The Line Plot Segment.
When most of us think of a chart or graph, we’re usually thinking in terms of a “cartesian” chart where data is plotted on both the X and Y axis. We created cartesian charts when we used the 2D plot segment that we explored in my earlier posts; #5 and #6. However, with Charticulator, you always need to think “outside the box”, to think laterally because there is another approach to plotting data and that is to use just a single axis. Let me introduce you to Charticulator’s “Line” plot segment, the topic of this blog post, that allows you to build charts that use a single line axis. Moreover, what you may not be surprised to discover is that using just one Line plot segment gives you very little to work with. It’s when you start to use multiple Line plot segments that the magic begins.
Consider the two charts below that are variations on the same idea, that is using two Line plot segments to create a “slope” chart.
Slope chart showing Sales by Year
Variation on the Slope chart showing Sales by SalesPerson
If slope charts are your thing, why not read on and find out how I created these eye-catching charts using Charticulator.
Creating a Line Plot Segment
To create a Line plot segment, first remove “PlotSegment1” from the Layers Pane by using the eraser button.
Then select the Line plot segment button on the menu bar and drag and draw the Line along a guide on the chart canvas. We’re creating a horizontal Line plot segment below:-
Draw your Line Plot Segment along a guide on the canvas.
These are the fields we will plot onto the Line plot segment:-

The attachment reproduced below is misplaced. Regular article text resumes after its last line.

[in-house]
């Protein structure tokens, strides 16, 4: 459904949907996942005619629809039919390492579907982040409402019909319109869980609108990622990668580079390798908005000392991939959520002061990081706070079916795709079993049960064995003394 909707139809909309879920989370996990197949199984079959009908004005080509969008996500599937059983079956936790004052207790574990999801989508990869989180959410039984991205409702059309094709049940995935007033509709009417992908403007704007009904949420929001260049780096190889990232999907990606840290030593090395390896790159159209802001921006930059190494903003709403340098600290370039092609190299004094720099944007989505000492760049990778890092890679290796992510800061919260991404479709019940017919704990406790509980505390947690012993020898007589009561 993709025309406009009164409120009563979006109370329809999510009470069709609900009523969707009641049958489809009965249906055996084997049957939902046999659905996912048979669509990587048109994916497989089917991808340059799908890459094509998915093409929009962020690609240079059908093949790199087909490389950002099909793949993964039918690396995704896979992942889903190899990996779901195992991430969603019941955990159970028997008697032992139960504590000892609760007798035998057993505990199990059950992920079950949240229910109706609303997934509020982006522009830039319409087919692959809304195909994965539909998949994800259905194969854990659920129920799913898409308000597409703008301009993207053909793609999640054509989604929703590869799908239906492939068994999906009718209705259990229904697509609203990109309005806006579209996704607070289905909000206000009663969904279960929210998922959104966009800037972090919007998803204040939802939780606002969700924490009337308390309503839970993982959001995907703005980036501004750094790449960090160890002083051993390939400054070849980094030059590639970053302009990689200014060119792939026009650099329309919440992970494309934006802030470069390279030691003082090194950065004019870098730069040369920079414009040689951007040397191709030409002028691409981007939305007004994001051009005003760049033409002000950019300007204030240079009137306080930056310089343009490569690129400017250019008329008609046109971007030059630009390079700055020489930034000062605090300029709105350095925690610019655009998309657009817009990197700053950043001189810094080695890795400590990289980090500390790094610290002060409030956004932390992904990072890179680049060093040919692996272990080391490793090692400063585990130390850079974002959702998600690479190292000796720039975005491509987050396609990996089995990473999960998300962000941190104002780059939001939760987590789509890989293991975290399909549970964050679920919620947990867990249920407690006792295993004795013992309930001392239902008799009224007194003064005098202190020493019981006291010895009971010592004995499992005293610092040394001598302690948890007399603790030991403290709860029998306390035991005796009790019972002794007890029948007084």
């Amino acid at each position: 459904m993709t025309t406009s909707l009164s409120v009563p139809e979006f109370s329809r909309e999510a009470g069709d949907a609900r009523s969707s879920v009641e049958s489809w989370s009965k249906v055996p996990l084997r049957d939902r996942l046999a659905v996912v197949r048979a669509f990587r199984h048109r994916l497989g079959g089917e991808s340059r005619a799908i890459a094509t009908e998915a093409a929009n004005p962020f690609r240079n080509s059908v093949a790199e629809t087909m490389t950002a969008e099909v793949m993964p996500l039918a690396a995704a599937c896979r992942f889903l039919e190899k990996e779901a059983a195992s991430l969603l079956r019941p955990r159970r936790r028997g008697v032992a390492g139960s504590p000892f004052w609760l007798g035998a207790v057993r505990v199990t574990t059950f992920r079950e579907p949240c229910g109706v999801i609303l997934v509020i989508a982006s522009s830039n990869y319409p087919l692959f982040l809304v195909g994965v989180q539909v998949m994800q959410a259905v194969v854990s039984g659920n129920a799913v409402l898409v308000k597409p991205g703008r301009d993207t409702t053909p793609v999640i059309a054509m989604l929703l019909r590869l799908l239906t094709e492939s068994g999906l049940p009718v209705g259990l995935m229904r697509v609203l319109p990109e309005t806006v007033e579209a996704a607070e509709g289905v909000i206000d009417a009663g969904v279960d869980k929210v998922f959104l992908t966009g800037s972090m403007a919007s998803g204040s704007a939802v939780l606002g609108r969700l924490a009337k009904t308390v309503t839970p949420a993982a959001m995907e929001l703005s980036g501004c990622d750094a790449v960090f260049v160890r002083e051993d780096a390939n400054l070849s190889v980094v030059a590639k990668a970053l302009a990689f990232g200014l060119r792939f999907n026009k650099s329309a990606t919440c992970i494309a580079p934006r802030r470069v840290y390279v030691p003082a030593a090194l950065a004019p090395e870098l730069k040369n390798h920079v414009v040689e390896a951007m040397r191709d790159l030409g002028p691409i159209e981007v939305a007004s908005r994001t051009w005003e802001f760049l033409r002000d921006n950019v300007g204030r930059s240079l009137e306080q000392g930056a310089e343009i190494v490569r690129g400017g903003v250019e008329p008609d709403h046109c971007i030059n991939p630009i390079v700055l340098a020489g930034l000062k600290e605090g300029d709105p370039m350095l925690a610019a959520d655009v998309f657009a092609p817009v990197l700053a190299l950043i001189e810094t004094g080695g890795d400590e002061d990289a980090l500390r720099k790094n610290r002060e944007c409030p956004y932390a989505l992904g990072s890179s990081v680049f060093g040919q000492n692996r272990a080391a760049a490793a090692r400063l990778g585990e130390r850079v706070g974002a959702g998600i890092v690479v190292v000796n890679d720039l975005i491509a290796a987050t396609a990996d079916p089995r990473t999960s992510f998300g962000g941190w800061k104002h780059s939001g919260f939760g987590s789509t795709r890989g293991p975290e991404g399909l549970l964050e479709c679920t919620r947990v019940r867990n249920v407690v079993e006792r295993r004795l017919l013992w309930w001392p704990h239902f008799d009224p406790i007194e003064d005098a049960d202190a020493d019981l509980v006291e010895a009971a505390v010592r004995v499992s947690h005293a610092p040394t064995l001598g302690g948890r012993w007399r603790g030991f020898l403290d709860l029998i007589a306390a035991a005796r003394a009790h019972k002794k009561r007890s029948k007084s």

Just like when working with X and Y axes, our Line axis will be either categorical or numeric depending on the data plotted on it. Let’s first consider a categorical Line axis.
Using a Categorical Line Axis
Having drawn a horizontal Line plot segment, if we now create a rectangle shape as our glyph it will be plotted onto this line:-
If we then bind the Year field to the Axis attribute of the Line plot segment, this will create a categorical axis. We could also bind the Sales field to the “Width” attribute of the rectangle and bind Year to the “Fill” attribute. Our Line plot segment does not have to sit horizontally. We could drag on the right end handle of the line and anchor it to the vertical guide on the canvas.
Horizontal categorical Line plot segment using a rectangle mark
Drag on the Line plot segment handle to reposition the line
Vertical categorical Line plot segment
Using a Numeric Line Axis
Now let’s consider a numeric line axis. Using the same data as above, let’s drag and draw a vertical Line plot segment and bind the numeric Sales field to it. To make the numeric scale descending, you’ll need to drag in an upward direction.